He was brilliant, brave and an achiever. A first generation degree holder from the humblest of households – from a section that has borne the cross of thousands of years of social oppression, injustice and prejudice.
He was sensitive and generous, as his heart rending last letter to the world indicates, a young man in a hurry to succeed in his mission, and fight the injustices in our society toward the Dalits.
He wanted to be a great writer like Carl Sagan, and surely would have been, if his life had not been snuffed out at 26 years.
His last letter contains his life’s snapshot – ‘My birth is my fatal accident’, he says, ‘I can never recover from my childhood loneliness. The unappreciated child from my past.’
One can only visualize what traumas would have haunted his past, of how the past would have been, for this exceptionally intelligent and sensitive child - barred from entry into various homes and places of worship, barred from touching food and water in certain households, his exceptional intelligence being ignored or put down by the upper castes. How dare you be so intelligent, they would have said. An intelligent, sensitive child could only turn lonely.
His alienated childhood and loneliness never left him. He remembers it even in his last thoughts, before departing from this world.
But he pursued his dreams, and then bit by bit, disillusionment seems to have set in – with the ways of the world, with people around him, with his ideas. And his resentment that ‘The value of a man was reduced to his immediate identity and nearest possibility. To a vote. To a number. To a thing. Never was a man treated as a mind. As a glorious thing made up of star dust. In every field, in studies, in streets, in politics, and in dying and living. ’
If only he had some support, someone by his side, when he was fighting his last lonely battle of disillusionment and depression – someone who could have restored his confidence in himself to fight the system of injustice that he encountered everywhere, in the campus or with the administration. Someone who could have told him that he was in for a long haul in his mission. No injustice anywhere in the world has been removed without a long and bitter fight, sometimes bloody. Take the case of the French or Russian Revolutions centuries ago.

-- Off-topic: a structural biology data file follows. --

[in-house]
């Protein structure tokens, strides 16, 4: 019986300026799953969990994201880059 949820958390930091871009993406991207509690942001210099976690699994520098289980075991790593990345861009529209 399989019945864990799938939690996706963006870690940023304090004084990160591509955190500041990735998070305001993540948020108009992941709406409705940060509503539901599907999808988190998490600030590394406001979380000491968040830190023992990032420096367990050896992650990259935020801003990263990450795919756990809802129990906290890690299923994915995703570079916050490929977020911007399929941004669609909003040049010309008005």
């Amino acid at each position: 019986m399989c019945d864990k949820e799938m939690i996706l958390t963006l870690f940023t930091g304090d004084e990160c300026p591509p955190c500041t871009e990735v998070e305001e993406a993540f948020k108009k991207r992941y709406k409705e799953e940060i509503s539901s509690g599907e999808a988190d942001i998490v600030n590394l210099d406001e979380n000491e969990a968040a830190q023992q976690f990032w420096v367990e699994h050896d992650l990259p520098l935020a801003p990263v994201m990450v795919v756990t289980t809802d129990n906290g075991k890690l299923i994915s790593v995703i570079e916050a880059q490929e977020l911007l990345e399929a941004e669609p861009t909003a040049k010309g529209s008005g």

Social oppression that has taken deep roots in Indian society for the last two thousand years at least, will not be wiped out from society through constitutionalism or by law in seventy years. I wish Rohith had geared himself for a long fight and had not given up.
Alas, as expected, the tragic incident became a political bonanza for some - VIP visits vulgarly and inhumanly cashing on political capital with an eye on future elections, the usual accusations and counter accusations, and Minister Smriti Irani and the Vice Chancellor Appa Rao allegedly making erroneous statements.
Even in death, he had been reduced to what he loathed - 'to his immediate identity, ....To a vote. To a number. To a thing.'
As a member of a privileged section of society, I cannot escape from being part of the historical and collective system that have perpetuated the social inequities that have socially and psychologically imprisoned large sections of our people over centuries, propagating their inferiority, and preventing them from achieving their complete potential.
Farewell, bright star. You are now with the stars that you loved so much.
I do not by this exonerate myself from the charge of being morally responsible for the tragic history of the Dalits in India over long centuries of condemning them to a humiliating existence on this sorry planet of ours. I humbly plead guilty to the charge and reluctantly ask for forgiveness of the Dalits who are rightly embittered and angry by the behavior of high caste citizens who harm , maybe unwillingly sometimes , contributed to the self immollition of the young scholar Rohith Chakrathirtha Vemula .
I am a product of Sindhi society which before the tragic partition of India had developed a synthesis of religion , scoffed at caste distinctions preached the genuine equality of all and developed contempt for the unworthy claimants of congenital superiority over their fellow citizens. I grew to be a great admirer of Dr. Ambedkar and fully sympathized with his preference for Budhisim over the caste ridden Hindus.
I was a great supporter of the Mandal Commission and almost fought a lone battle against the most well known and flourishing lawyers of India before our Supreme Court. I succeeded against odds; thanks to the government of Bihar that briefed me to fight this great legal battle for the Dalits of India. No political party has the courage to challenge the Judgment though it was only a majority judgment. The compliments I won from the court and the appreciation of the backward class and their leaders was my remuneration.
The latest issue of the ‘ Outlook’ contains many tributes to the life and philosophy of the young scholar Rohith Vemula who ended his brilliant life in a manner which makes all decent Indians hang low their heads in shame and remorse. The best one is by a young female scholar Amrita Howlader . I hope everyone will read it. This will tell you that Rohith did not die in vain; his cause and life mission will get support from million more and compel the Indian nation to end this sordid and blackest spot on our face.
Rohith let your comrades carry your memory and take your mission forward.
It will take many more years to get the social justice that India owes you.